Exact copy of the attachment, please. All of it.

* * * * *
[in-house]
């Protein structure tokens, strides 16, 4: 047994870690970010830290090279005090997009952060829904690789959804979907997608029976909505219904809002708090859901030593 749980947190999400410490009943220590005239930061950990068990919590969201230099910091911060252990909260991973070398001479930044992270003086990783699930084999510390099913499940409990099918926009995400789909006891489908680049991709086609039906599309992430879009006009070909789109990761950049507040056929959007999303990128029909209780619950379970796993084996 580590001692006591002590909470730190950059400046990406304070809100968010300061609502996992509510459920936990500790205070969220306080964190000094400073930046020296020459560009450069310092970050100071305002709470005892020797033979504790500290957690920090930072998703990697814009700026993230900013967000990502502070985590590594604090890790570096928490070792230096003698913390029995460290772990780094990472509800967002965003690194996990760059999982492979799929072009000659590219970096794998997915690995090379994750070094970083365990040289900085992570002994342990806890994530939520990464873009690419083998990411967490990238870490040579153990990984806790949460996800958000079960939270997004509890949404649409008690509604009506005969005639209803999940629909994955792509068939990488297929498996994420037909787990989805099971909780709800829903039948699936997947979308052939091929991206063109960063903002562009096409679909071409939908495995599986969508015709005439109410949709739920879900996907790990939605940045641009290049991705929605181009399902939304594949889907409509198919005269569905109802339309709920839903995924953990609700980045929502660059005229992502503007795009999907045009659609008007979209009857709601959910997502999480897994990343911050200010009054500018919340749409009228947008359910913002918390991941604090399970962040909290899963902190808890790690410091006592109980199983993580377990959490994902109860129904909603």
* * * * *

[in-house]
């Protein structure tokens, strides 16, 4: 047994870690970010830290090279005090997009952060829904690789959804979907997608029976909505219904809002708090859901030593 749980947190999400410490009943220590005239930061950990068990919590969201230099910091911060252990909260991973070398001479930044992270003086990783699930084999510390099913499940409990099918926009995400789909006891489908680049991709086609039906599309992430879009006009070909789109990761950049507040056929959007999303990128029909209780619950379970796993084996 580590001692006591002590909470730190950059400046990406304070809100968010300061609502996992509510459920936990500790205070969220306080964190000094400073930046020296020459560009450069310092970050100071305002709470005892020797033979504790500290957690920090930072998703990697814009700026993230900013967000990502502070985590590594604090890790570096928490070792230096003698913390029995460290772990780094990472509800967002965003690194996990760059999982492979799929072009000659590219970096794998997915690995090379994750070094970083365990040289900085992570002994342990806890994530939520990464873009690419083998990411967490990238870490040579153990990984806790949460996800958000079960939270997004509890949404649409008690509604009506005969005639209803999940629909994955792509068939990488297929498996994420037909787990989805099971909780709800829903039948699936997947979308052939091929991206063109960063903002562009096409679909071409939908495995599986969508015709005439109410949709739920879900996907790990939605940045641009290049991705929605181009399902939304594949889907409509198919005269569905109802339309709920839903995924953990609700980045929502660059005229992502503007795009999907045009659609008007979209009857709601959910997502999480897994990343911050200010009054500018919340749409009228947008359910913002918390991941604090399970962040909290899963902190808890790690410091006592109980199983993580377990959490994902109860129904909603």